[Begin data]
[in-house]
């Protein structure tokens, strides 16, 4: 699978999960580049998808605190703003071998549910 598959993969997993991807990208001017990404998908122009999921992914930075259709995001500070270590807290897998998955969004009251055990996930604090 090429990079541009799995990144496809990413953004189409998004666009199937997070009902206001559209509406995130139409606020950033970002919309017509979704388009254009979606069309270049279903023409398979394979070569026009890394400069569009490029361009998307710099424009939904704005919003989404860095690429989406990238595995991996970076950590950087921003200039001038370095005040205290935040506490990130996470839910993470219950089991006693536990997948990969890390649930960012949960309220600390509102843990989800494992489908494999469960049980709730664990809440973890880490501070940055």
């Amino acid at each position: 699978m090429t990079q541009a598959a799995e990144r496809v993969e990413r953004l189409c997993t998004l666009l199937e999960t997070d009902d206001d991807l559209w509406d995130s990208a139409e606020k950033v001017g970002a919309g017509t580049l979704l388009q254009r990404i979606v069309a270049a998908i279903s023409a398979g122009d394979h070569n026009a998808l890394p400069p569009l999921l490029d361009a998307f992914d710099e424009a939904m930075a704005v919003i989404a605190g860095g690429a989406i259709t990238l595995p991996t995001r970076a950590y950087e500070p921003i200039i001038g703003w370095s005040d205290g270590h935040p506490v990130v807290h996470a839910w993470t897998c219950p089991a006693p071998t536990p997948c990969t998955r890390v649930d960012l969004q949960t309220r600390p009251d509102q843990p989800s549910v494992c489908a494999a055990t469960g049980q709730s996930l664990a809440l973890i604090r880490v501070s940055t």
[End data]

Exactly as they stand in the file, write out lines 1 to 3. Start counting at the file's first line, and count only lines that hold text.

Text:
[in-house]
């Protein structure tokens, strides 16, 4: 699978999960580049998808605190703003071998549910 598959993969997993991807990208001017990404998908122009999921992914930075259709995001500070270590807290897998998955969004009251055990996930604090 090429990079541009799995990144496809990413953004189409998004666009199937997070009902206001559209509406995130139409606020950033970002919309017509979704388009254009979606069309270049279903023409398979394979070569026009890394400069569009490029361009998307710099424009939904704005919003989404860095690429989406990238595995991996970076950590950087921003200039001038370095005040205290935040506490990130996470839910993470219950089991006693536990997948990969890390649930960012949960309220600390509102843990989800494992489908494999469960049980709730664990809440973890880490501070940055």
């Amino acid at each position: 699978m090429t990079q541009a598959a799995e990144r496809v993969e990413r953004l189409c997993t998004l666009l199937e999960t997070d009902d206001d991807l559209w509406d995130s990208a139409e606020k950033v001017g970002a919309g017509t580049l979704l388009q254009r990404i979606v069309a270049a998908i279903s023409a398979g122009d394979h070569n026009a998808l890394p400069p569009l999921l490029d361009a998307f992914d710099e424009a939904m930075a704005v919003i989404a605190g860095g690429a989406i259709t990238l595995p991996t995001r970076a950590y950087e500070p921003i200039i001038g703003w370095s005040d205290g270590h935040p506490v990130v807290h996470a839910w993470t897998c219950p089991a006693p071998t536990p997948c990969t998955r890390v649930d960012l969004q949960t309220r600390p009251d509102q843990p989800s549910v494992c489908a494999a055990t469960g049980q709730s996930l664990a809440l973890i604090r880490v501070s940055t």